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The American composer John Finbury writes his music thinking of whole America, Brazil and all South American countries. His music is interpreted by singer Magos Herrera on four of the seven songs, Chano Dominguez on piano, John Patitucci on double bass and Antonio Sanchez on drums. The production is by Emilio D. Miller. The music was recorded in two sessions in New York in 2019, before the virus changed everything. As always, for his part, the music is fascinating and the songs are a continuous change of South American rhythms coming from the various traditions of the continent. Everything is perfect in production, there is very little to complain about, the record is a perfect meeting between producer, composer and musicians. Salón Jardínhe is in a trio, with the pianist taking the applause for how he manages to interpret a bolero rhythm in such a sensual way, but to underline it is also the solo of John Patitucci who transforms his bulky instrument into a kind of guitar.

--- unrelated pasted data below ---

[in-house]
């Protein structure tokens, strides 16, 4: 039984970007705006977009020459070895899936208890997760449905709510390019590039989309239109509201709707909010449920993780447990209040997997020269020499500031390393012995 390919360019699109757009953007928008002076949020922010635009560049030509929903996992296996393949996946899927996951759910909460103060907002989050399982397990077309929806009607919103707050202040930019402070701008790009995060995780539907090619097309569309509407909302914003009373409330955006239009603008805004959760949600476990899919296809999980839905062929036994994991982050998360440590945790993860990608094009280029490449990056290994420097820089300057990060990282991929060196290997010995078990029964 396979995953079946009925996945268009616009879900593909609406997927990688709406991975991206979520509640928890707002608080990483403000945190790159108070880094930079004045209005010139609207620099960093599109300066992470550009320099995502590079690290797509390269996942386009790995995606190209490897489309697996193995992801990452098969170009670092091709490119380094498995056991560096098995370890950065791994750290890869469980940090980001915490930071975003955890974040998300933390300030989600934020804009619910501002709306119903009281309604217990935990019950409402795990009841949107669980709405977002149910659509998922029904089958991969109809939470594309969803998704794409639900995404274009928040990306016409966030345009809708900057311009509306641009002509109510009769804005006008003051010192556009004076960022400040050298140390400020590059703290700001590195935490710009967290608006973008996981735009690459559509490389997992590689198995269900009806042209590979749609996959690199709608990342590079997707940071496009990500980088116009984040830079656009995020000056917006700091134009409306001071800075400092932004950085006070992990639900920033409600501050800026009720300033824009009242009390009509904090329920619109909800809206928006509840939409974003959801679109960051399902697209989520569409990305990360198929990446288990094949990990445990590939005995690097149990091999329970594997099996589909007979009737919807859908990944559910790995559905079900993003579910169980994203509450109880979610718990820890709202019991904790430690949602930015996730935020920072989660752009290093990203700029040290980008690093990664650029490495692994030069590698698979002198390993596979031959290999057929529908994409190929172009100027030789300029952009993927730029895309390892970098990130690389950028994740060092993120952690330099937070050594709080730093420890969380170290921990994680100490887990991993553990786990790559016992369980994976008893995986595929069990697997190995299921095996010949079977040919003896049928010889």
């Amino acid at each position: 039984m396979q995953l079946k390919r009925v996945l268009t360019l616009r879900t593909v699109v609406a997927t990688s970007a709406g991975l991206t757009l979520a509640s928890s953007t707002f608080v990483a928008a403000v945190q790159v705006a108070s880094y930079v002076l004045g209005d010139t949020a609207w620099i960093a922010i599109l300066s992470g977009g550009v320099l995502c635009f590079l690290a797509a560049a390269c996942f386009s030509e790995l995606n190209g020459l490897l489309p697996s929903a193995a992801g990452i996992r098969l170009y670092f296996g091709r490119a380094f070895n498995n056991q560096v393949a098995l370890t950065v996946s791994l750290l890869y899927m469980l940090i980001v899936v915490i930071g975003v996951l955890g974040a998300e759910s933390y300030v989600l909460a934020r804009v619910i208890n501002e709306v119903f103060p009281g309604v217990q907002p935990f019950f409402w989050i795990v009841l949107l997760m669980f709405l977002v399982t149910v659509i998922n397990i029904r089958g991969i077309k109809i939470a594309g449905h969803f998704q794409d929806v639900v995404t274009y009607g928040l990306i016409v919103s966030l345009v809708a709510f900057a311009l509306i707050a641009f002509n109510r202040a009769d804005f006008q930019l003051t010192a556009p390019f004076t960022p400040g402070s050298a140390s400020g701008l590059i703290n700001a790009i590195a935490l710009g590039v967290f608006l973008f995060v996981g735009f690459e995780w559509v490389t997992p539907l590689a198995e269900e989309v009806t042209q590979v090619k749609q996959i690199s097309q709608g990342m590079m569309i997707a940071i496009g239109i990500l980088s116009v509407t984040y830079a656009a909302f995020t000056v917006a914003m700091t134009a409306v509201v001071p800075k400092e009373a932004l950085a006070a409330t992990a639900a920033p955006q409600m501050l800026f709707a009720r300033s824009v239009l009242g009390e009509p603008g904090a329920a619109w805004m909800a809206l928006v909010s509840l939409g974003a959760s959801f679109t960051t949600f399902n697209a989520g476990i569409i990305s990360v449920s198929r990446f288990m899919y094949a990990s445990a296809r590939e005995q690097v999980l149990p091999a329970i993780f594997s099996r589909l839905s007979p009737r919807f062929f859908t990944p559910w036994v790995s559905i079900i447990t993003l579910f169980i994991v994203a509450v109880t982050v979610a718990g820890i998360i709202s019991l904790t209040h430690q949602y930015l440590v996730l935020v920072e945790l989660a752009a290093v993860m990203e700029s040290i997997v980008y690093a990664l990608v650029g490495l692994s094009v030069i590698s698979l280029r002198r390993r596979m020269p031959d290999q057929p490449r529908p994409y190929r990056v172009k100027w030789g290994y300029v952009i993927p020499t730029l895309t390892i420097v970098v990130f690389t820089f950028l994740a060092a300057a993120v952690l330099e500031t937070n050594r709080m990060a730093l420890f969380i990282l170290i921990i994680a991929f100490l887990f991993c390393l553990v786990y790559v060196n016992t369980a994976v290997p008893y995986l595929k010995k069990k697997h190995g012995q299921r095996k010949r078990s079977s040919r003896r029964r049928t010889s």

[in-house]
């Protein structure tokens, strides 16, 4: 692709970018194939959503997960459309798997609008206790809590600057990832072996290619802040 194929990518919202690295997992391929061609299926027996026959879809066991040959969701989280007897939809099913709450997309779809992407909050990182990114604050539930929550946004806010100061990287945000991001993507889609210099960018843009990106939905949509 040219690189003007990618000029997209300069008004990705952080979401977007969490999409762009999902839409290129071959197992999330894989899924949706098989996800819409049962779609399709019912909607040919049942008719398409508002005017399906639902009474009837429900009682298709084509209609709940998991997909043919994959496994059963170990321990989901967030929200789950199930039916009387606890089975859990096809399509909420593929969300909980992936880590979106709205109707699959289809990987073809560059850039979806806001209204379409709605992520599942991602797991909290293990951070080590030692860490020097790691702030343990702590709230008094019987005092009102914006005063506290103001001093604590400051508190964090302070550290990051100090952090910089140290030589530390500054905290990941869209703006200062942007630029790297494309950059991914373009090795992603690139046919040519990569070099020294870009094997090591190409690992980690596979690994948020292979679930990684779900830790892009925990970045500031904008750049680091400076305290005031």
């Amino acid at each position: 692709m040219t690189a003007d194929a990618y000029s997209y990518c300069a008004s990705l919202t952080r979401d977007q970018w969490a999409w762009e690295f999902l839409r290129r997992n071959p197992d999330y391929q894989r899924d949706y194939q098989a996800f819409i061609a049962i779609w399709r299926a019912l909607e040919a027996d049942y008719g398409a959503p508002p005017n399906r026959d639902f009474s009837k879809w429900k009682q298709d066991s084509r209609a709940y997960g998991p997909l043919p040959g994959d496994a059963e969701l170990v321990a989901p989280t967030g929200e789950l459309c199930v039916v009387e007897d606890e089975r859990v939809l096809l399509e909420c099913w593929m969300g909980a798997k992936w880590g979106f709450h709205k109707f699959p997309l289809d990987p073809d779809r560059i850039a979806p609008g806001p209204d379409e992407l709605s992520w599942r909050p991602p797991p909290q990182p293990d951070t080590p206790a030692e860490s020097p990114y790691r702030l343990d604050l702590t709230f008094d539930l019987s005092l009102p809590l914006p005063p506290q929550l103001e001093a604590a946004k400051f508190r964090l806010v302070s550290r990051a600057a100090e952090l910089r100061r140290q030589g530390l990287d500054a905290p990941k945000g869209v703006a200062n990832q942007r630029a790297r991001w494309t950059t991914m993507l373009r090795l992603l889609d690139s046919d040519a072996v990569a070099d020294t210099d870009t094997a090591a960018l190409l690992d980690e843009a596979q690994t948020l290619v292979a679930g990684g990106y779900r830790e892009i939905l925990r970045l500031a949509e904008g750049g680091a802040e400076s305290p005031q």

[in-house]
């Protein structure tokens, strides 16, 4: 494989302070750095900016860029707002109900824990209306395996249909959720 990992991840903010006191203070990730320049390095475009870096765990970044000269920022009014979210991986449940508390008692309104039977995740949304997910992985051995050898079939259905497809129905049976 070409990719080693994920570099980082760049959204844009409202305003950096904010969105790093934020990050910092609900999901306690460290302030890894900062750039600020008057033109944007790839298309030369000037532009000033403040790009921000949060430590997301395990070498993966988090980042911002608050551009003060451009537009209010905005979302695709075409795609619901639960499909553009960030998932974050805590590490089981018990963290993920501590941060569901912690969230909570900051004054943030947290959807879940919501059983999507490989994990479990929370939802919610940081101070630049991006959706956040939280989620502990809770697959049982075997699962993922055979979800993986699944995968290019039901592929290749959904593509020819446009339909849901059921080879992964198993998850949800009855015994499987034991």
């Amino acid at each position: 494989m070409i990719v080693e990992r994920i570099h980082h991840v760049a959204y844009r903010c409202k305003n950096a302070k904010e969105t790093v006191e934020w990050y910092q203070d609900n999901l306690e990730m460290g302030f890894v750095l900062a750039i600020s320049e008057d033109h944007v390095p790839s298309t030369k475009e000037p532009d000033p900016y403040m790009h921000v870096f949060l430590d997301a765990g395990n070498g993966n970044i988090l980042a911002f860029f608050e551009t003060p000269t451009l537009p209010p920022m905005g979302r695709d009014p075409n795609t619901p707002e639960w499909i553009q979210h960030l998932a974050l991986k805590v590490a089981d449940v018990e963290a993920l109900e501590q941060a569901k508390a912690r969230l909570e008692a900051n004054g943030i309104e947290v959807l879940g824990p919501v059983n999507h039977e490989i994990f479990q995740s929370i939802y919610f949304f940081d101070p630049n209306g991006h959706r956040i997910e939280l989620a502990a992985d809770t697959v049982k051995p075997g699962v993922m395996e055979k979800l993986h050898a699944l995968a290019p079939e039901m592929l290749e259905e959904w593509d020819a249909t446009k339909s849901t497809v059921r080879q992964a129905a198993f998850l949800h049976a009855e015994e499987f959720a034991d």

The lyrics are singer in Spanish and English with the sensual and sometimes dramatic voice of
Magos Herrera , as on All The Way To The End . Great album, a very high level production in the genre.
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Uncertainties have rocked the start of 2020, crushing promises of live concerts at venues and festivals. But today's artists aren't letting these aftershocks pause the show. The start of the new decade was blessed with so many fresh albums in various genres. While reality seems to grow more chaotic by the minute, these new releases are perfect for those who want to temporarily escape from the real world through retro-pop tracks and trancy synth beats blasting in their ears. Stacker created a list of the best 50 albums of the year so far, collecting data on top albums of 2020 from Metacritic. Each album is ranked according to its Metascore as of June 23, 2020, with ties being broken by the number of reviews.
#35. 'We Are Sent Here by History' by Shabaka & the Ancestors
- Metascore: 84